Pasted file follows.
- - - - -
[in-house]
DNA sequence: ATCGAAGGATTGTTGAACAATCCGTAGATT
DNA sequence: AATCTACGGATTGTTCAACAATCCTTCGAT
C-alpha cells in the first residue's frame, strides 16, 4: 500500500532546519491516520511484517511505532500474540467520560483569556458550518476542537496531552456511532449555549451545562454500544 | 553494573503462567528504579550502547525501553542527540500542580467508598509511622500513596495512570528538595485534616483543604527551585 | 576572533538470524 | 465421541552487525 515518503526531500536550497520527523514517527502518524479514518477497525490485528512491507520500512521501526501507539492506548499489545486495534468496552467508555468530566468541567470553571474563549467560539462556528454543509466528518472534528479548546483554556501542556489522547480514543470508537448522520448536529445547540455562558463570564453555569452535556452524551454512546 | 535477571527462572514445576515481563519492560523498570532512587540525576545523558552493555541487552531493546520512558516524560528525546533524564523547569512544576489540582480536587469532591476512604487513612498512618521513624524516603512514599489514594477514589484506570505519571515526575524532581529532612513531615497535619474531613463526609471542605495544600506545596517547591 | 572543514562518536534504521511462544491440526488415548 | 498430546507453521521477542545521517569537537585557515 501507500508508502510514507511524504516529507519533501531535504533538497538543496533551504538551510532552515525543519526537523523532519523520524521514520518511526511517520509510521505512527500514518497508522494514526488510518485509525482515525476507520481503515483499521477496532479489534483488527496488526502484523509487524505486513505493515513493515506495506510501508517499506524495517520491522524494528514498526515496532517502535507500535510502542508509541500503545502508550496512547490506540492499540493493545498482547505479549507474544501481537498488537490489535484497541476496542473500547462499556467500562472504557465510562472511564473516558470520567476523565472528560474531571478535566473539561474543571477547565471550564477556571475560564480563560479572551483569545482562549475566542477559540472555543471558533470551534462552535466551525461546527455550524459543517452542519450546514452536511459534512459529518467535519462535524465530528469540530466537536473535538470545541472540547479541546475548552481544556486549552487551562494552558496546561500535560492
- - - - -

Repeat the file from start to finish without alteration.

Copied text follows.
[in-house]
DNA sequence: ATCGAAGGATTGTTGAACAATCCGTAGATT
DNA sequence: AATCTACGGATTGTTCAACAATCCTTCGAT
C-alpha cells in the first residue's frame, strides 16, 4: 500500500532546519491516520511484517511505532500474540467520560483569556458550518476542537496531552456511532449555549451545562454500544 | 553494573503462567528504579550502547525501553542527540500542580467508598509511622500513596495512570528538595485534616483543604527551585 | 576572533538470524 | 465421541552487525 515518503526531500536550497520527523514517527502518524479514518477497525490485528512491507520500512521501526501507539492506548499489545486495534468496552467508555468530566468541567470553571474563549467560539462556528454543509466528518472534528479548546483554556501542556489522547480514543470508537448522520448536529445547540455562558463570564453555569452535556452524551454512546 | 535477571527462572514445576515481563519492560523498570532512587540525576545523558552493555541487552531493546520512558516524560528525546533524564523547569512544576489540582480536587469532591476512604487513612498512618521513624524516603512514599489514594477514589484506570505519571515526575524532581529532612513531615497535619474531613463526609471542605495544600506545596517547591 | 572543514562518536534504521511462544491440526488415548 | 498430546507453521521477542545521517569537537585557515 501507500508508502510514507511524504516529507519533501531535504533538497538543496533551504538551510532552515525543519526537523523532519523520524521514520518511526511517520509510521505512527500514518497508522494514526488510518485509525482515525476507520481503515483499521477496532479489534483488527496488526502484523509487524505486513505493515513493515506495506510501508517499506524495517520491522524494528514498526515496532517502535507500535510502542508509541500503545502508550496512547490506540492499540493493545498482547505479549507474544501481537498488537490489535484497541476496542473500547462499556467500562472504557465510562472511564473516558470520567476523565472528560474531571478535566473539561474543571477547565471550564477556571475560564480563560479572551483569545482562549475566542477559540472555543471558533470551534462552535466551525461546527455550524459543517452542519450546514452536511459534512459529518467535519462535524465530528469540530466537536473535538470545541472540547479541546475548552481544556486549552487551562494552558496546561500535560492